Rejections. We need them.
This article is a good perspective on the value of rejections for our writing submissions.
I view each rejection as a “NO” and I understand that each “NO” brings me one step closer to the “YES” I am aiming for.
Step out there and send your work out to the appropriate publications and see where you are after an entire year of sending work out.
Rejections are valuable to us – they bring us the publications we want if we keep on putting out our work.
For my first chapbook,
I sent out the manuscript to 13 publishers.
During the year, it was rejected 12 times. Finally, after exactly one year, the chapbook was accepted by a well-respected publisher and will be published later this year. I think of this as a “baker’s dozen.” A dozen rejections plus one acceptance letter. I am happy that the rejection was the final response to my 13 submissions. I know the value of rejections. We need them.
By Jay Vera Summer
When I first began submitting to online literary magazines seven years ago, I had no idea how the process worked. I felt nervous and intimidated, and it took all of my courage to send something out. I’d submit to one publication, wait, think about the submission literally every day, and then feel dejected and possibly cry when I received a rejection weeks or months later.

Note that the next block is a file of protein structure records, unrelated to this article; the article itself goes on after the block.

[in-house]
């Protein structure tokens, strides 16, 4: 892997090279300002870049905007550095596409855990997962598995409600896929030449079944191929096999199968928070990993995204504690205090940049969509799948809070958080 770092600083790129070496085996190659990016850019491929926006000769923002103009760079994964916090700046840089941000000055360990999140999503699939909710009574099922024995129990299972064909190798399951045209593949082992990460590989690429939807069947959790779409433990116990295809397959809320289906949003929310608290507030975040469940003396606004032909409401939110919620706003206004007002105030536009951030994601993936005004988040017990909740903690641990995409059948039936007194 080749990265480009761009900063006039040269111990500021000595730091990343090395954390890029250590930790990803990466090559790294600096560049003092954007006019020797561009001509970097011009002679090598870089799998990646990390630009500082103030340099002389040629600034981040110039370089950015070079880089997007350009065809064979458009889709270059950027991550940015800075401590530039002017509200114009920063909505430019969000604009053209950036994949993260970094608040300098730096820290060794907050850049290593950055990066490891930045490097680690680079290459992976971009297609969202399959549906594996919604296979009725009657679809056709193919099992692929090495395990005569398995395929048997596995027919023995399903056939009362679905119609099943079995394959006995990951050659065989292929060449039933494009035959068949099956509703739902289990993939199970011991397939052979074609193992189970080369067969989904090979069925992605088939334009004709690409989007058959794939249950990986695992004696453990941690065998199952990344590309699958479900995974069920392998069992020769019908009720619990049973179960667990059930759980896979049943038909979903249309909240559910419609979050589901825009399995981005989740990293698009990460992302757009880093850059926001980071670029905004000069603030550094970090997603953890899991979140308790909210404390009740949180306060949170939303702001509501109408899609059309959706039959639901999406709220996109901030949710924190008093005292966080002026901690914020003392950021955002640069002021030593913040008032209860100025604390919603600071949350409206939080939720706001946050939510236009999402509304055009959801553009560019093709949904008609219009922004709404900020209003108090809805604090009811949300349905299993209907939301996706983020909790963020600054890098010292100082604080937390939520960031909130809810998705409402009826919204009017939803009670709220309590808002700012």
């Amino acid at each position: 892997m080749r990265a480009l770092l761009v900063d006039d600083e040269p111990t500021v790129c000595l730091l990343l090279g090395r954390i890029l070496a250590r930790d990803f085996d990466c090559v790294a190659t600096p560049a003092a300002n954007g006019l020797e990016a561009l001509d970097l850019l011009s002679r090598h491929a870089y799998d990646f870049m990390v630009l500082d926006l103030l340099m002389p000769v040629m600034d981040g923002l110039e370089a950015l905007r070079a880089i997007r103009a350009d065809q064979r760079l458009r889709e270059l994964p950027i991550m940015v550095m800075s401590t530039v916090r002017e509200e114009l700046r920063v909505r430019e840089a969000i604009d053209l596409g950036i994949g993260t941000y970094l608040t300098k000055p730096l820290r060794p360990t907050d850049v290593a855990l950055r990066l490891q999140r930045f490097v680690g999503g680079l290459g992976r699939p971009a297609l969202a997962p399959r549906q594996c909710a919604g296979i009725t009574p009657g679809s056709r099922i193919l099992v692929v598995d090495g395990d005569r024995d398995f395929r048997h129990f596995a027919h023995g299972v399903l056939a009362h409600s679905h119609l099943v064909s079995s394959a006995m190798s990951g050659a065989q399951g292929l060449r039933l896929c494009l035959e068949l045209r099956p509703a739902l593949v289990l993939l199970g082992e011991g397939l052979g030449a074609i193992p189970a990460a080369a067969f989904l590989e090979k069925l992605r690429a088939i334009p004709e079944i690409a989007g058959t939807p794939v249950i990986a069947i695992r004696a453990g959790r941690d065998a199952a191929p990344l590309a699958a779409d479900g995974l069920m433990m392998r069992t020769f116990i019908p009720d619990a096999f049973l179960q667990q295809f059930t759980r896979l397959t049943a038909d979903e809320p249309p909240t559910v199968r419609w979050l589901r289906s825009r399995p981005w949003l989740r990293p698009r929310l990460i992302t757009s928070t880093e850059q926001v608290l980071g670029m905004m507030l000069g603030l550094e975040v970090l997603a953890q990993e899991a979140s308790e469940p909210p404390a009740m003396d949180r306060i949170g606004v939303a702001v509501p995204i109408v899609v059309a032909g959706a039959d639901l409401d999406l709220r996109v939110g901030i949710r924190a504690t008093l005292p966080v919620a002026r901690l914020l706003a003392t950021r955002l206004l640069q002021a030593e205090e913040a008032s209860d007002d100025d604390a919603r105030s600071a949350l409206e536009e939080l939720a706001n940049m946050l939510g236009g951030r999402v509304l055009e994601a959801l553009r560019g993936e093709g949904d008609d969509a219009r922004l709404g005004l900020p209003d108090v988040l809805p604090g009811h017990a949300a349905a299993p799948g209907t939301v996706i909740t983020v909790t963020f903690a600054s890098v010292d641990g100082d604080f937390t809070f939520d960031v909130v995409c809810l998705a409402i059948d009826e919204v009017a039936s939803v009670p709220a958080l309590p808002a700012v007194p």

Each time I saw a rejection in my inbox, I took it personally. I’d wonder if my writing was trash, if I should give up writing completely. It’d take me a few weeks to rebuild my confidence, then start the process all over, submitting my story or essay to another lit mag, then waiting. If three lit mags rejected something, I abandoned it, figuring the editors knew better than I did.
As some of you have probably guessed, I didn’t get…
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